New toolkit helps communities deal with trauma to shape their own neighborhoods

Developed in the Kensington neighborhood of Philadelphia, the program is free for anyone who wants to help their community build trust, develop leadership, and work collaboratively to shape a neighborhood.

Seven years ago, while trying to recover from the death of her daughter, Brenda Mosley was introduced to the concept of trauma-informed care. “I was in a state of grief, darkness and despair,” she says. Then she started a three-year trauma-informed program offered by an organization in her neighborhood of Kensington, Philadelphia, on New Kensington Community Development Corporation (NKCDC).

“It was 10 women and we were introduced to all the trauma-informed models of care,” Mosley recalls. “I was in an environment where I could find safety, overcome my emotions, accept my loss and look to the future.”

After the program, Mosley joined a team of Kensington community members put together by NKCDC and another local organization, Impact, to co-design a trauma-informed community engagement program for their wider community, which has suffered from poverty, government neglect, crime and violence. The result is Connected Community: A Trauma-Informed Community Engagement Program, a free resource made public in March.

It is designed to be a flexible resource for communities like Kensington; the “train-the-trainer model” aims both to teach participants about trauma and to gain the skills to lead their own workshops. It is also a resource for community projects, showing participants how to build trust, develop leadership and build healthy communication to work collaboratively to decide the direction of their block or neighborhood.

Mosley, who has incorporated this work into his own life and community activism, believes that “as essential as food and water are to the body, so is this community toolkit.”

Trauma-informed care, according to the Resource Center on Implementing Trauma-Informed Care, “shifts the focus from ‘what’s wrong with you?’ to ‘what happened to you?’ “. It asks health care organizations and other care providers to have a complete picture of a person’s life situation in order to provide effective services with a healing orientation.

In 2016, Impact’s chief executive, Casey O’Donnell, began developing a community-centered version of trauma-informed care. “Casey wanted to know how to make this very clinical approach work at the neighborhood level, in a non-clinical setting,” says Zoë Van Orsdol, co-director of community development for Impact. At the same time, the NKCDC was developing a community engagement program that supported community leaders and projects block by block in Kensington.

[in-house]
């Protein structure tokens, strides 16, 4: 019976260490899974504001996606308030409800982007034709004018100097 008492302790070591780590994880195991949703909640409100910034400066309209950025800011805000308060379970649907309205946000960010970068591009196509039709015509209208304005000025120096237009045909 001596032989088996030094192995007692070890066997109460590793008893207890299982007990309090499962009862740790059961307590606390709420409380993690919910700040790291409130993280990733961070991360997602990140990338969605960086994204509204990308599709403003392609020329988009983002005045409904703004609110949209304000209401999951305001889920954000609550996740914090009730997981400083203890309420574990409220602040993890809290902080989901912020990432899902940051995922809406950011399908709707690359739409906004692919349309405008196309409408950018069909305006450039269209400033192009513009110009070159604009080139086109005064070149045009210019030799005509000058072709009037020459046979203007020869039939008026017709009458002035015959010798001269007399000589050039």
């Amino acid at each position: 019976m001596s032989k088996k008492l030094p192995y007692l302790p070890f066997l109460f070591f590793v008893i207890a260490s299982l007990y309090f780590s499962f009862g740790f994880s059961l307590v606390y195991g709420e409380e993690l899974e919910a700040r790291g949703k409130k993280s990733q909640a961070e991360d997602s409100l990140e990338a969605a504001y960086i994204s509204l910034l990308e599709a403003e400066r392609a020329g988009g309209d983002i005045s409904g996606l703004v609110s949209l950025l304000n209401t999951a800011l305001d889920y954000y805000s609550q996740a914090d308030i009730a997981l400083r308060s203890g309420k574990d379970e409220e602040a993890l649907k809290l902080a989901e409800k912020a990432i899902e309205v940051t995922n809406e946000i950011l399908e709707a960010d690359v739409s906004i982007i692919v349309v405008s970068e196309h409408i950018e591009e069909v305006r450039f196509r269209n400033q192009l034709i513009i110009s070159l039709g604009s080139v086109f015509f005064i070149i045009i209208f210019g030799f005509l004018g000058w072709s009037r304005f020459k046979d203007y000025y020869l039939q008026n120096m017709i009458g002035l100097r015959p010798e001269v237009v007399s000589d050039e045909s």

The two organizations received support from Philadelphia LISC’s Sustainable Communities Initiative and additional funding from the Scattergood Foundation, NeighborWorks America, and the Robert Wood Johnson Foundation, to collaborate on what would become the Trauma Informed Community Engagement Curriculum.

Mike O’Bryan, director of learning at the Arts and Humanities Village and founder of the consulting firm Humannature, helped guide the intensive year-and-a-half engagement. “I did early education sessions on trauma theory, human development 101, stress and the mechanism of stress, understanding the difference between stress and trauma,” he notes.

O’Bryan advocated for participating residents to co-design the program, instead of just informing it. “When you’re doing something trauma-informed and not questioning what it means to actively and habitually share power, you’re probably not trauma-informed,” he says. “From the beginning, I said that whatever form it takes, co-design must be a principle and a value. We can go there with content expertise, but we don’t have situational, lived expertise.

A community group of about 20 people dwindled to seven regular attendees, including Mosley. “We came together to gather our minds, our thoughts and our experiences on what it should look like and be like,” she says.

During trauma-informed workshops, residents participated in the development of the program as they learned. All of this had an impact on the final product. The group responded positively to sessions around the concept of SELF (Safety, Emotion, Loss and Future), for example; these topics are highlighted several times in the program.